This just in (via The Wall Street Journal):
India's government may again raise import taxes on gold in an effort to curb demand for the metal, one of the biggest contributors to the country's widening current-account deficit.
The government may raise the import tax on gold to 5% from 4% within a week, and to 6% in the federal budget, which is usually presented toward the end of February.
India is the world's largest consumer of gold (25%), and it imports most of it. The Indian government has in the past raised import taxes to curb the gold demand. It has prevented banks from lending money for gold purchases. That reduced demand in India by some 20% in 2012.
Seems like that is not considered to be enough by the government of India. They are at it again.
As reasons of my articles know, I am not bullish on gold in 2013. I has earlier expressed my doubts about whether gold can survive the lack of demand in India. In particular, I expressed concern about the future of gold given that it didn't do much of anything with all the fiscal cliff drama.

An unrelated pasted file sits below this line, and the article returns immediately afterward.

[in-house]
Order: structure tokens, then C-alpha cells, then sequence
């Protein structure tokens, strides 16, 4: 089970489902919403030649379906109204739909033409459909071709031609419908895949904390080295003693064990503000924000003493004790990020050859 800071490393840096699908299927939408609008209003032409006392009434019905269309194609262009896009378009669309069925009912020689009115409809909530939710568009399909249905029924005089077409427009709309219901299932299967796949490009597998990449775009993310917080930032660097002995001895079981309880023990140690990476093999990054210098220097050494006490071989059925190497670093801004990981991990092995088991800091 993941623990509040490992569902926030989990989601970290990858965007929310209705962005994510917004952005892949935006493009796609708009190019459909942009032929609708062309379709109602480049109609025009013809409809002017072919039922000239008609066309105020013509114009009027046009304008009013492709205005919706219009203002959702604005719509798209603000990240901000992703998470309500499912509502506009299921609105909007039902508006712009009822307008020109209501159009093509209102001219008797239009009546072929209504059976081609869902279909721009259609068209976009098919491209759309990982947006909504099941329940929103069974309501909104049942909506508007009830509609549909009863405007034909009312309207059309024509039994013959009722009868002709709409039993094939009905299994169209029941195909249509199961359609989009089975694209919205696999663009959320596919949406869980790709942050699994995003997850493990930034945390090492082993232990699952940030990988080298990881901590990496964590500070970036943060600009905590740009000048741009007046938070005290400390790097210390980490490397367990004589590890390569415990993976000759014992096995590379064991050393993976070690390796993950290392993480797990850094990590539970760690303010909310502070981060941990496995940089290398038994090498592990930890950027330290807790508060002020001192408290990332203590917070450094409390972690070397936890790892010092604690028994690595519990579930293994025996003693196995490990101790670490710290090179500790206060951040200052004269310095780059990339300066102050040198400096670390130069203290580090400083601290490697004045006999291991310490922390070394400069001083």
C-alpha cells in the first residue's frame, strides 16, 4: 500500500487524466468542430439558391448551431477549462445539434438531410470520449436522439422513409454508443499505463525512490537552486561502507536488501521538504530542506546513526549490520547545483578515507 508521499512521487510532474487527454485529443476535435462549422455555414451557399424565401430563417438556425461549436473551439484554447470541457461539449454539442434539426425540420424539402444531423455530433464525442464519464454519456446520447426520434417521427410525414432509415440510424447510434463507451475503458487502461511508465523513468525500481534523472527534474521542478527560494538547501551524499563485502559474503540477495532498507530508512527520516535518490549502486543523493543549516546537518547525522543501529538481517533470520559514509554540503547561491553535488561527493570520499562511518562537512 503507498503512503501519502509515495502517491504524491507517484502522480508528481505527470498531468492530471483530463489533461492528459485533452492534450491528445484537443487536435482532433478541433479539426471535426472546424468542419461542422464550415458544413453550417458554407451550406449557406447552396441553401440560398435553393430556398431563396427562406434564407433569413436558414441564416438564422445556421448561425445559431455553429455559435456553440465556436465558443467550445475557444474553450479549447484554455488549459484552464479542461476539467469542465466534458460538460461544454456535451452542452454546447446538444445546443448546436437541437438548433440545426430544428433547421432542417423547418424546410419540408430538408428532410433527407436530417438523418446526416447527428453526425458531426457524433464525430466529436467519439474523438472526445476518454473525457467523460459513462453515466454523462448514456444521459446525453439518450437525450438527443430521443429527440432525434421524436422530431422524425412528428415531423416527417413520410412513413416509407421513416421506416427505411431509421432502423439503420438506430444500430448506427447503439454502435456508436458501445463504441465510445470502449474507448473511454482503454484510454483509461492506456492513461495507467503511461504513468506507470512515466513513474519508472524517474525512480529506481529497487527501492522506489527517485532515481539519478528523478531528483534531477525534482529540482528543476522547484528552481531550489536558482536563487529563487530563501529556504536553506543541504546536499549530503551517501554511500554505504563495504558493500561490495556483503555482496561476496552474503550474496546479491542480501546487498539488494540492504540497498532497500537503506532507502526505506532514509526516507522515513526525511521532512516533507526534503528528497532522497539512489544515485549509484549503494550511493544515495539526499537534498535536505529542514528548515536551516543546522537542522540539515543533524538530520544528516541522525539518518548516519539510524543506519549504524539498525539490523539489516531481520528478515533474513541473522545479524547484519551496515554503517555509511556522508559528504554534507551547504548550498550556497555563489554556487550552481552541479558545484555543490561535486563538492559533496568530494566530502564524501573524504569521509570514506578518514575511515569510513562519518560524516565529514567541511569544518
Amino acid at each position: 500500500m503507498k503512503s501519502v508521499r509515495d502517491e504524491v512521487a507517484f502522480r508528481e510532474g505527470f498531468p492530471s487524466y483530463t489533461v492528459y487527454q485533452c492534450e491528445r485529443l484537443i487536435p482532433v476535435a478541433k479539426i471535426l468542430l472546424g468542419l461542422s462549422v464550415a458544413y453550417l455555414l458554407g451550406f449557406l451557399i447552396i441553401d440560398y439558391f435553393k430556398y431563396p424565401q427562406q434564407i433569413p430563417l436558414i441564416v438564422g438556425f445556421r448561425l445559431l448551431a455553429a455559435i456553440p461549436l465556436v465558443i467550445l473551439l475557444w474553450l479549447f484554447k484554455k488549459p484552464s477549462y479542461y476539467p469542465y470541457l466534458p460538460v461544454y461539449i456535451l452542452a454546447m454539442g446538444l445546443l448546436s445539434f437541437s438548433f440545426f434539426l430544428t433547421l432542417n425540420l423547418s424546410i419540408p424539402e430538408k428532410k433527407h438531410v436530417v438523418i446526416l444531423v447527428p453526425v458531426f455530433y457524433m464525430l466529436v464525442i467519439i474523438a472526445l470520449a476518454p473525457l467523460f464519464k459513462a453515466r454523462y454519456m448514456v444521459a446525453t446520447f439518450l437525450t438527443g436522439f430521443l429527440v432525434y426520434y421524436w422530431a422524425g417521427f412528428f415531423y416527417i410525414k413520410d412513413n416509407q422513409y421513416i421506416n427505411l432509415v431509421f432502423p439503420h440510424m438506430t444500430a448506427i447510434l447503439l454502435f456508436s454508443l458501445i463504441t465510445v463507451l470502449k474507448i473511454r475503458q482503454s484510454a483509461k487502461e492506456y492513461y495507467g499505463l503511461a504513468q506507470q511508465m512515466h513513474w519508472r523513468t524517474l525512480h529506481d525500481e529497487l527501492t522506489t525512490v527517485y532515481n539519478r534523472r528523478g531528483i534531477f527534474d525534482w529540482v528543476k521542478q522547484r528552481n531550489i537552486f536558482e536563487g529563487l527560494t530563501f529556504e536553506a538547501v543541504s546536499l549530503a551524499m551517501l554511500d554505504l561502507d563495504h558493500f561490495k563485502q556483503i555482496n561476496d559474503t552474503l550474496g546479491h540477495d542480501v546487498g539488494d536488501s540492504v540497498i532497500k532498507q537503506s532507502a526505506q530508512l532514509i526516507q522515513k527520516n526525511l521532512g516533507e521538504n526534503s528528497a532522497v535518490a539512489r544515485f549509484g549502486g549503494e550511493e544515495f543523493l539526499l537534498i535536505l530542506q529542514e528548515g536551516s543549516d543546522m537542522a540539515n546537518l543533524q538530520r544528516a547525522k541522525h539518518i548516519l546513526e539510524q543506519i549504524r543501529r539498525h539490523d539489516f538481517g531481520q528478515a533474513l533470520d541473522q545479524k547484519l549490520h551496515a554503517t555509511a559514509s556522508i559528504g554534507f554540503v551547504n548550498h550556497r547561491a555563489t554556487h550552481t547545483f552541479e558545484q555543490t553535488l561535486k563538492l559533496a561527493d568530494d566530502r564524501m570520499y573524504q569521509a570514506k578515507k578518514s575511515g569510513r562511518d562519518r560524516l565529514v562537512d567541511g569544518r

Here's how gold has done during the fiscal cliff negotiations against the market. Even on the morning after the cliff negotiations, when the deficit is forecast to be up by $4 Trillion and hence is likely to be inflationary, the SPDR S&P 500 Trust ETF (SPY) has gone up double that of the SPDR Gold Trust ETF (GLD).
There is a saying - never fight the Fed when investing. When it comes to investing in gold, I posit there is a similar saying. Do not fight the Government of India. They will not stop till they have choked off the gold imports for India. They successfully lowered it from about 1,000 tonnes in 2011 to 800 tonnes in 2012. The projections are that in 2013 gold imports will be about 550 tonnes (a 45% decline). While many people have ignored this projection, they have been put on notice by the Indian government in its latest move.
So I reiterate my previous advice to gold investors. When the entity that buys 25% of global demand decides to slim that down by 45%, I posit prices will follow suit. However, I also know how the gold market goes. It is not in any way based on fundamentals, and is all about sentiment. So, I am not about to short gold, but I must say I am sore tempted.
Disclaimer: This is not meant as investment advice. I do not have a crystal ball. I only have opinions, free at that. Before investing in any of the above-mentioned securities, investors should do their own research, consult their financial advisors, and make their own choice.